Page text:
I am not ashamed of the gospel, for it is the power of God for salvation to everyone who believes.
One of the “gotcha” questions the media loves to ask pastors is this: “Do you believe that a sincere Jew who follows his religion but never accepts Christ will spend eternity in hell?” I’ve seen pastors stutter and stammer when trying to answer that question. Finally, they sputter, “Well, we have to leave that up to God.” I have found the best way to answer that question is head-on. Yes, the sincere Jew who practices his faith without accepting Christ is going to hell, just as the sincere Muslim, Hindu, Catholic, or Baptist who follows religion without ever accepting Christ will spend eternity in hell. How can I say that with confidence? Because the three most prominent Jews of the New Testament–Jesus, the apostle Peter, and the apostle Paul–all said the same thing. They all said there is no salvation apart from faith in Jesus Christ.
If anyone could be saved by his religious credentials apart from Christ, it should have been the apostle Paul. In Philippians 3, Paul recounted his spiritual pedigree: “Circumcised the eighth day, of the nation of Israel, of the tribe of Benjamin, a Hebrew of Hebrews; as to the Law, a Pharisee; as to zeal, a persecutor of the church; as to the righteousness which is in the Law, found blameless” (vv. 5-6). Paul believed he was doing God’s work. He was convinced that Christianity was a heresy that needed to be stamped out. If religion could save anyone, it should have saved Paul. But Paul had a dramatic encounter on the Damascus Road that changed his life. Acts 9:3-5 says, “He was approaching Damascus, and suddenly a light from heaven flashed around him; and he fell to the ground and heard a voice saying to him, ‘Saul, Saul, why are you persecuting Me?’ And he said, ‘Who are You, Lord?’ And He said, ‘I am Jesus whom you are persecuting.’” That confrontation transformed Paul from being the greatest antagonist of Christianity to the greatest evangelist for the Christian faith. Paul’s experience demonstrates that sincerity of religion is not enough.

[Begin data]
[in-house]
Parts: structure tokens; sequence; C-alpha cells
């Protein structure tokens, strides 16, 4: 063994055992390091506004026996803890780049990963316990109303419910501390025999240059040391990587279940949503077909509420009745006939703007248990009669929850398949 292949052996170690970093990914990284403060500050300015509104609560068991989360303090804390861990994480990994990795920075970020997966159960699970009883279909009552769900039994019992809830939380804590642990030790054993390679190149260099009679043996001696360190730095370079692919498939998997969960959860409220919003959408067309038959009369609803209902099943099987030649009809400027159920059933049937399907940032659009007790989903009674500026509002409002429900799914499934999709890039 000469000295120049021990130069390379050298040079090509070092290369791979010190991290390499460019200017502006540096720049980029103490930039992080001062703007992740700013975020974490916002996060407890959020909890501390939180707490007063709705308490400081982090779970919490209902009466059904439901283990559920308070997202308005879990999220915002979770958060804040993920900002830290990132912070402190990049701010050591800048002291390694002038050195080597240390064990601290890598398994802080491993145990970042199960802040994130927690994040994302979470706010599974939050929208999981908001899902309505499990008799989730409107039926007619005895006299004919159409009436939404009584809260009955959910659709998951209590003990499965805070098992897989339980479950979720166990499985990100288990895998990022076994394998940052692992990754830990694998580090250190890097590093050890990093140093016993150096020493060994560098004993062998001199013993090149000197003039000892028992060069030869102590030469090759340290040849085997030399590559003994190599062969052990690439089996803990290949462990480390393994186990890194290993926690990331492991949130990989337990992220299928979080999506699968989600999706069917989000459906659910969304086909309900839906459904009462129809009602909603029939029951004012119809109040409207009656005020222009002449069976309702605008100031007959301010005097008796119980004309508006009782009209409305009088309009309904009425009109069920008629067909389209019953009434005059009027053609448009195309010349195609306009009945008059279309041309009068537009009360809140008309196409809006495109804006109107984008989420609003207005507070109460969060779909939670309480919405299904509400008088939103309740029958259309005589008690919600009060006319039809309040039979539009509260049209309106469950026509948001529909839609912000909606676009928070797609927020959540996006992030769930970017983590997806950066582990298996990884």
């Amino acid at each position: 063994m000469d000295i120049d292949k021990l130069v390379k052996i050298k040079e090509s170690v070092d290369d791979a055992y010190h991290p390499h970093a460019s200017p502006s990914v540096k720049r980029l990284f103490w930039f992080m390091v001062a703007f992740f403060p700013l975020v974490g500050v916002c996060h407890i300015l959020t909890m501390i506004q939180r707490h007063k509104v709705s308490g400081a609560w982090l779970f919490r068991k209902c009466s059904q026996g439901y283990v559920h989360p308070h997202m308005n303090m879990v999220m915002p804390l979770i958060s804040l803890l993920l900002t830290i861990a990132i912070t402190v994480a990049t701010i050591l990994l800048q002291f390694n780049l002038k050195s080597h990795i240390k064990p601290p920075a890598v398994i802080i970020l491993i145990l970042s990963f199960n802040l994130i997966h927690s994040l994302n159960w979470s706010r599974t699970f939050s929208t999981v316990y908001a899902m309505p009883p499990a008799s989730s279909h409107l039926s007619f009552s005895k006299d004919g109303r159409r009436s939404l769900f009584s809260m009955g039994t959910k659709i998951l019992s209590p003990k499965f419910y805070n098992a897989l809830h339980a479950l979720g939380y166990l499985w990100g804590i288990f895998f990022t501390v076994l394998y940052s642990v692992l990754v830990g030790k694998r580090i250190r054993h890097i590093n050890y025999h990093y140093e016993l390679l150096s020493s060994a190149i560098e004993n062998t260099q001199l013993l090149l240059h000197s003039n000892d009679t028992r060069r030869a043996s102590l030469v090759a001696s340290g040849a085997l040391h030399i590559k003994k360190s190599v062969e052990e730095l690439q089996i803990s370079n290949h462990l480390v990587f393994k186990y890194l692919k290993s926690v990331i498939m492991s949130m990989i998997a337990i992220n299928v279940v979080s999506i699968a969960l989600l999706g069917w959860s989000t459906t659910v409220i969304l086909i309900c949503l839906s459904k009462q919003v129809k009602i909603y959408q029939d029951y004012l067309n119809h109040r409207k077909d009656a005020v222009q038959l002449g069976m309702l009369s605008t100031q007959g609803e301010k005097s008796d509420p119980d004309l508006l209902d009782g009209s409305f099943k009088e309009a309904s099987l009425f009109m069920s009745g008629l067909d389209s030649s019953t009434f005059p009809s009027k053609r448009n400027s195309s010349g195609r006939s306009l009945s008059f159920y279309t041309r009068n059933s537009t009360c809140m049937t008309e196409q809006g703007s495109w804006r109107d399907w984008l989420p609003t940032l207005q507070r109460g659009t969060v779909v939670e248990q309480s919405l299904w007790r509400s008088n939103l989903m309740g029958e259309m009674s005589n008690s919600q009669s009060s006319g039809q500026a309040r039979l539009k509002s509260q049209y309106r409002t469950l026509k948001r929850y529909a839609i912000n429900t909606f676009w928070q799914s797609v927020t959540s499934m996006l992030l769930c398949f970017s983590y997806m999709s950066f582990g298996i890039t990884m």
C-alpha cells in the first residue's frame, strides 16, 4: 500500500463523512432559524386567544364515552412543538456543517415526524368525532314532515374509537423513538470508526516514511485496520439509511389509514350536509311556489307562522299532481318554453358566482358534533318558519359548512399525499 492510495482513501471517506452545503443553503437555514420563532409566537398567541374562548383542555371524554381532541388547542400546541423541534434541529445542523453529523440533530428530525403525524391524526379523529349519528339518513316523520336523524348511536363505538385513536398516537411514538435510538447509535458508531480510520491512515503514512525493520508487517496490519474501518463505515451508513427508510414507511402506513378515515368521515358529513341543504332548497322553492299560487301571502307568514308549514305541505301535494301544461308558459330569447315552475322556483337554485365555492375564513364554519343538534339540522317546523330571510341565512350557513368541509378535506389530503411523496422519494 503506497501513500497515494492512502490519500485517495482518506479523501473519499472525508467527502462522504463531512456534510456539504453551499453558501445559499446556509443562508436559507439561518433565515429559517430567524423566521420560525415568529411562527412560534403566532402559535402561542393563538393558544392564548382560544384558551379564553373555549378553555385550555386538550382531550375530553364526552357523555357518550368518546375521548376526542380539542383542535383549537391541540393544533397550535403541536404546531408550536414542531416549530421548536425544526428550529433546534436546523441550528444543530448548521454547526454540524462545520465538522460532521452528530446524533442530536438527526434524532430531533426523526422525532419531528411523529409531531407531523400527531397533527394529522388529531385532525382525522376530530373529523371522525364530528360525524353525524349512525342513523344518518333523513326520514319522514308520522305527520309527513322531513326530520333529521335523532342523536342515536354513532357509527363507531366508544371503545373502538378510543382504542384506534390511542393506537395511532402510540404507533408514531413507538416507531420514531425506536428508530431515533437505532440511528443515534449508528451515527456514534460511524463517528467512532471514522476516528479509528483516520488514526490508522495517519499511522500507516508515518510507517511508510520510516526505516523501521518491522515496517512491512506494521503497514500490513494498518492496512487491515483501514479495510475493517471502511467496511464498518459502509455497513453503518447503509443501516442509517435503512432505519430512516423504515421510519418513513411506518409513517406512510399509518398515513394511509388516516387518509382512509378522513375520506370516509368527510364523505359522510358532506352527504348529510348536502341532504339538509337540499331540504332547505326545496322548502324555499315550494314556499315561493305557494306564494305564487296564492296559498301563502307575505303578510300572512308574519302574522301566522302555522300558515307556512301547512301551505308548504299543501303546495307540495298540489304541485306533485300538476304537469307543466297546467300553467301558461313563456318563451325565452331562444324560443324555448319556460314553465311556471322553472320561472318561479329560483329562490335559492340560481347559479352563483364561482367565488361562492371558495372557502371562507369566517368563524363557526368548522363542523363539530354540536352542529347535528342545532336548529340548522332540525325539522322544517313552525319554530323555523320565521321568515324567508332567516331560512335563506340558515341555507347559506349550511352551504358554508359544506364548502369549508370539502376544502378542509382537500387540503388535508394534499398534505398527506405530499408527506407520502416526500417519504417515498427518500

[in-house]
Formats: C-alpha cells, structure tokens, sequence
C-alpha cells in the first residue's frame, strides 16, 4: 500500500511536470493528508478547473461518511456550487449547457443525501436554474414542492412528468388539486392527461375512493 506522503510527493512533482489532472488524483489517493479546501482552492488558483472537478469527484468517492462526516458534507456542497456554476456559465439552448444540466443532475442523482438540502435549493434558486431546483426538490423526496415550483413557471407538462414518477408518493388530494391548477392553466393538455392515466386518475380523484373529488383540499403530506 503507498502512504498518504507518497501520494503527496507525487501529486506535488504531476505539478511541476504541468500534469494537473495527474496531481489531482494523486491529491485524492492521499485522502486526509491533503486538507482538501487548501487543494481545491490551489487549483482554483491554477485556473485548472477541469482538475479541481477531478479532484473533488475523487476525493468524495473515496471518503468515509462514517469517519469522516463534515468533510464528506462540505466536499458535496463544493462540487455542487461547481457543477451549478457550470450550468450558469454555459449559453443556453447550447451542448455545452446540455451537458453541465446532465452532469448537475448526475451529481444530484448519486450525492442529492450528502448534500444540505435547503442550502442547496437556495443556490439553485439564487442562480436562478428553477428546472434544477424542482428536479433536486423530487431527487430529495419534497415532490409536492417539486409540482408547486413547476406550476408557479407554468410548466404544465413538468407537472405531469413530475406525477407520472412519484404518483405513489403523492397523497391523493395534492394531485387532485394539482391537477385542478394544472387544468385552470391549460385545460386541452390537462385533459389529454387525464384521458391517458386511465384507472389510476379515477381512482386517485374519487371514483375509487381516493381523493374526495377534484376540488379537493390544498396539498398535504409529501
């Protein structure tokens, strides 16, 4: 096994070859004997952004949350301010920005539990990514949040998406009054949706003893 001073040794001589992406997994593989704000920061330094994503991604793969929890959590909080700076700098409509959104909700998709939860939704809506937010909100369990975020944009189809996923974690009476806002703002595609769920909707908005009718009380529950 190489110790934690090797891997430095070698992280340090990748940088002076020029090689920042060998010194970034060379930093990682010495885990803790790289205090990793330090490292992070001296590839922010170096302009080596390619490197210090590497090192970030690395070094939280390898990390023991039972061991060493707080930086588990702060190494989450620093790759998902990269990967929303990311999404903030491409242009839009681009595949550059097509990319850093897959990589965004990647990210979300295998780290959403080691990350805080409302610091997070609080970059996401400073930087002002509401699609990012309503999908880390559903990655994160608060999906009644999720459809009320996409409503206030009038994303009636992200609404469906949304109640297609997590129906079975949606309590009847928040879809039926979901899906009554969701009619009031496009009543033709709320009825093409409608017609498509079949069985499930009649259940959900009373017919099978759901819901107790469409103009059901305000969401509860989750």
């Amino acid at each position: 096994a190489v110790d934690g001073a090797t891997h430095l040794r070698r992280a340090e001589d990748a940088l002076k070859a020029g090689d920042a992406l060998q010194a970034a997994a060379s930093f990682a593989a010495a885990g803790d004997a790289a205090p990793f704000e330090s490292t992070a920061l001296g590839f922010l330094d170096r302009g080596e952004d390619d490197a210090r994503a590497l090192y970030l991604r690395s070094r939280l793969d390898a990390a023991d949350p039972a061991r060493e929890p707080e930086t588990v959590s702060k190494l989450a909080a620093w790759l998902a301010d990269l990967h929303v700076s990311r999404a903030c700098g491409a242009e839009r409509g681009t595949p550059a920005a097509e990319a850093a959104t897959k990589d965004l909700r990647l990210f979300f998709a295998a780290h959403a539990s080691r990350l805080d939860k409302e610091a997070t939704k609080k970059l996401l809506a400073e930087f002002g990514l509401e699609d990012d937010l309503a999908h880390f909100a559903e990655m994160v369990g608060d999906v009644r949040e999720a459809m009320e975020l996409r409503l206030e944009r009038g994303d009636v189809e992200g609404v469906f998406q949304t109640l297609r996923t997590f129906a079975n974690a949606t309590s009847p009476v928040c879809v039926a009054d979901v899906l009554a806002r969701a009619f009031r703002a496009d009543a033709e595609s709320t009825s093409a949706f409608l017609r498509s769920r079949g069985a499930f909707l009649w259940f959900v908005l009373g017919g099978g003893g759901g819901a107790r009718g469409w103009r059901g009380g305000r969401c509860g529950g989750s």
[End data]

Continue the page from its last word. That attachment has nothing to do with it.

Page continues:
We also see that in the ministry of Paul. Paul was not like many Christians today who say, “I personally believe that faith in Christ is the only way to be saved, but I don’t want to impose that belief on other people.” Not Paul. He said in Romans 1:16, “I am not ashamed of the gospel, for it is the power of God for salvation to everyone who believes.” At first glance, that phrase seems strange: “I am not ashamed of the gospel.” Why would anyone be ashamed of the gospel? Yet if we’re honest, I think all of us would say there are times we’ve demonstrated by our actions that we’re ashamed of the gospel: when we refuse to speak out in class when the teacher is attacking Christianity, when we fail to share the gospel with somebody, when we refuse to lovingly say to the sincere follower of another faith, “There is only one way to heaven.” We all demonstrate that we’re ashamed, in a way, of the gospel when we refuse to speak out, but not the apostle Paul. He never backed down from proclaiming there is only one way to heaven.
Today’s devotion is excerpted from “The World’s Most Famous Jew Who Found Jesus” by Dr. Robert Jeffress, 2015.
Scripture quotations are taken from the NEW AMERICAN STANDARD BIBLE®, Copyright © 1960, 1962, 1963, 1968, 1971, 1972, 1973, 1975, 1977, 1995 by The Lockman Foundation. Used by permission.